If you are about to go to trial or you are even considering filing a lawsuit, there are many aspects of the legal system that you should understand. Among those is the appeals process. Not only should you be familiar with the term, but you should fully grasp what it could mean to you in the future. Imagine, after a long, hard fought battle, you finally get the judgment that you deserve, only to find that the defendant isn’t done fighting.
The court of appeals can grant a second trial to a party that gives good reason why the first decision was in some way biased or unfounded. The biggest step to understanding appeals is mastering the terminology.
Appellant. This is the party of the case that files the appeal with the courts.
Court of Appeals. This is the court in charge of determining whether or not a follow-up case is justifiable. The finding here will be based on the facts of the initial case. There will be no witnesses called, nor any further evidence accepted.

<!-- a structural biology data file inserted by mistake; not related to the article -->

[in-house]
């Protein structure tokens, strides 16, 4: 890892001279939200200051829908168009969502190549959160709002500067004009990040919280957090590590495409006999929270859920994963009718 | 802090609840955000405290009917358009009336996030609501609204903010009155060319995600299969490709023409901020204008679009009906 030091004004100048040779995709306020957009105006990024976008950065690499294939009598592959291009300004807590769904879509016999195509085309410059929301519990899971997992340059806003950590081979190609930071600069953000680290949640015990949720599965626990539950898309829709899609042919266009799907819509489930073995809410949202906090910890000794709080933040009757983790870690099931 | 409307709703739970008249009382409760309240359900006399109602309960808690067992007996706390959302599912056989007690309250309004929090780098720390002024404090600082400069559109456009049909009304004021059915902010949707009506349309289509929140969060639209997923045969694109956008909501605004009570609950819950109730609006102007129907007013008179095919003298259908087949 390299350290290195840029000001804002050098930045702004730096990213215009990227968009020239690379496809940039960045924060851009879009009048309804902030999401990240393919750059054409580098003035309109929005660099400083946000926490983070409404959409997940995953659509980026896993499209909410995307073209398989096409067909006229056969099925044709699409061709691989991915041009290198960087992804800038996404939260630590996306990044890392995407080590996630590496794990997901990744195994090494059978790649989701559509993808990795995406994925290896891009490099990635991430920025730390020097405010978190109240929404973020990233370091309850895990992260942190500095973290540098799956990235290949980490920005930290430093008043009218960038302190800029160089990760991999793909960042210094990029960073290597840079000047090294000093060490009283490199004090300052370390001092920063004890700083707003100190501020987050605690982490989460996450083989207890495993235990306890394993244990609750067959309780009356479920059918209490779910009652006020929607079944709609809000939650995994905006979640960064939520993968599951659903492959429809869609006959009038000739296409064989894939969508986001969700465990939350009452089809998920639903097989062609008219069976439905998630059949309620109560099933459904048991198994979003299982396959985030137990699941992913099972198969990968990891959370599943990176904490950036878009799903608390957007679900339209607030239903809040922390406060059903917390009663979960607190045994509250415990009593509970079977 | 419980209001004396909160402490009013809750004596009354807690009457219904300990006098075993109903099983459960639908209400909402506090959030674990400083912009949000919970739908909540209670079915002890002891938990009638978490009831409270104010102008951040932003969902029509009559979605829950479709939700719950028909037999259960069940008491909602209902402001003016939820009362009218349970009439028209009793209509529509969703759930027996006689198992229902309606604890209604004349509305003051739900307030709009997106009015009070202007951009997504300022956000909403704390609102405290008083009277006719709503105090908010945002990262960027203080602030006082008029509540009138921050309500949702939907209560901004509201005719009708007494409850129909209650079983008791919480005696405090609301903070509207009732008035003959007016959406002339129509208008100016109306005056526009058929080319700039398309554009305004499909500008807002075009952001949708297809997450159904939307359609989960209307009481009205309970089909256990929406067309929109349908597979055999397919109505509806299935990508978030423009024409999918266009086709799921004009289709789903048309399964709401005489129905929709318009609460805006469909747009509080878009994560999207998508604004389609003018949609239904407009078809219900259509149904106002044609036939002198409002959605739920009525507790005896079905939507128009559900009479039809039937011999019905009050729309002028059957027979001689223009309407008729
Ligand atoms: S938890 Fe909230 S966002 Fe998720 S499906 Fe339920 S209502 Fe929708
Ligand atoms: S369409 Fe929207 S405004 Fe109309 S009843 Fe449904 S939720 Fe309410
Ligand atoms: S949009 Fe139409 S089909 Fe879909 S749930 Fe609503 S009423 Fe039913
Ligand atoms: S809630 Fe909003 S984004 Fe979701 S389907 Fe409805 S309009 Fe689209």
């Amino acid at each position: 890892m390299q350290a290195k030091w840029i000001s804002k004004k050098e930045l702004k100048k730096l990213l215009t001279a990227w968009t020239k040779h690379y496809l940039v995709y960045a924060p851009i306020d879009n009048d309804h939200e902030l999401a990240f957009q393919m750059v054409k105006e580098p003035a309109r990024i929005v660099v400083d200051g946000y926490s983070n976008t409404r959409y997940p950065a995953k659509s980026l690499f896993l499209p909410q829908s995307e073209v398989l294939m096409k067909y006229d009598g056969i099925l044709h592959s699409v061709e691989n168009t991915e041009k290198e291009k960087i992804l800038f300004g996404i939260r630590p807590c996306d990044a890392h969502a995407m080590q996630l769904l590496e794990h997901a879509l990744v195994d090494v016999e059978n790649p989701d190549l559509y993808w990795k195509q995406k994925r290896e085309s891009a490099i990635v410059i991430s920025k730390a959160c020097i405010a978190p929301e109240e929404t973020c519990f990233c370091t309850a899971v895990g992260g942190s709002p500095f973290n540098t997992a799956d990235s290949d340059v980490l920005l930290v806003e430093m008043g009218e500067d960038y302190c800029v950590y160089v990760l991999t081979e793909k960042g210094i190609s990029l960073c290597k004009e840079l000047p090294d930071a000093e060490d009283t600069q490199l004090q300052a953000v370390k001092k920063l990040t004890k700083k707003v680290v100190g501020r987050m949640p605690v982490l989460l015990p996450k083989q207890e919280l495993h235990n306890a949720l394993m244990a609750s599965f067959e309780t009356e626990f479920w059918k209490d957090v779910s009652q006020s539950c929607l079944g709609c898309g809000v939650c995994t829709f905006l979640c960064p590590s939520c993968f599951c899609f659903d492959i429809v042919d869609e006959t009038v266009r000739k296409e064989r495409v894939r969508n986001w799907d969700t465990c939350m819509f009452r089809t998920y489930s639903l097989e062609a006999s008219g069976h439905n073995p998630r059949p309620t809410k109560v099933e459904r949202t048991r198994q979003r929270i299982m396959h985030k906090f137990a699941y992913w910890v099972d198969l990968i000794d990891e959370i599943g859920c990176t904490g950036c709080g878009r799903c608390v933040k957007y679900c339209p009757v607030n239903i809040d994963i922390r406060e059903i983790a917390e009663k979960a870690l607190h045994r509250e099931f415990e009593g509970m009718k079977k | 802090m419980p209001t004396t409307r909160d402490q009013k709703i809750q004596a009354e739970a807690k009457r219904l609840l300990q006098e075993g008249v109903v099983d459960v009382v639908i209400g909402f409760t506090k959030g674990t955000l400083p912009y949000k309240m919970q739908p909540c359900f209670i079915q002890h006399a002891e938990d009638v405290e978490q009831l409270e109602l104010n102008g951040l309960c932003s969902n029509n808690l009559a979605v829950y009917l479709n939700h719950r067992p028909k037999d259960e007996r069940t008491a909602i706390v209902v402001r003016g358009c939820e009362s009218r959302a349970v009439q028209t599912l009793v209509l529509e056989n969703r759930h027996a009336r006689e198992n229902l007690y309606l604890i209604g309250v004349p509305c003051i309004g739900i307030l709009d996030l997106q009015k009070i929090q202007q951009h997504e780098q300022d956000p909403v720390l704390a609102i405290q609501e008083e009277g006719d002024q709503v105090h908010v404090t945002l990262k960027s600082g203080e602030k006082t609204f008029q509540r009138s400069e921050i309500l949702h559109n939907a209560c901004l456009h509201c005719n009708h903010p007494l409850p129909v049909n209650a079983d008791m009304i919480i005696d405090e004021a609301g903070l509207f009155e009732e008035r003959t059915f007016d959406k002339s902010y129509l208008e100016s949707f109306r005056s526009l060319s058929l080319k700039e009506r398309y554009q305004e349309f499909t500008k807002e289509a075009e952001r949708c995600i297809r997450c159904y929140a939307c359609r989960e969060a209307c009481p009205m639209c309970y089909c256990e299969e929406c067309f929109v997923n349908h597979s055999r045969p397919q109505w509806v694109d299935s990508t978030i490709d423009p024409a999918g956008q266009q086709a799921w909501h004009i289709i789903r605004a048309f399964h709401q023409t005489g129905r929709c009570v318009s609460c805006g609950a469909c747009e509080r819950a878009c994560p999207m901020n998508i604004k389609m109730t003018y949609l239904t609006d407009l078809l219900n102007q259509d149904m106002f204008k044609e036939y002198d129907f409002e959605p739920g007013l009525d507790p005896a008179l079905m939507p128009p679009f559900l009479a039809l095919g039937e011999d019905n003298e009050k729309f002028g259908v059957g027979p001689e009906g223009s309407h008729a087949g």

Brief. This, which is the legal argument of the appellant, is generally the only further information acknowledged at this stage. However, there is the opportunity for the other party of the case to submit a brief as well.
Writ of Certiorari. When the appeals court feels that there is reason for another trial to be held, in the vast majority of situations, the Court of Appeals will make the final judgment upon hearing verbal arguments or the case will be reheard in the trial courts (the same level that it was at initially, but with a new judge and jury).
However, in some situations, when the case has already been heard in a federal court or in the highest state court, the appellant may chose to request that the case be heard by the US Supreme Court. When this occurs, it is referred to as Writ of Certiorari.
Not many trials are heard by the Supreme Court each year. The judgment made in these cases will impact the masses (not just the parties of the case) because it will have some level of legal importance; will involve the interpretation of the law or of the constitution.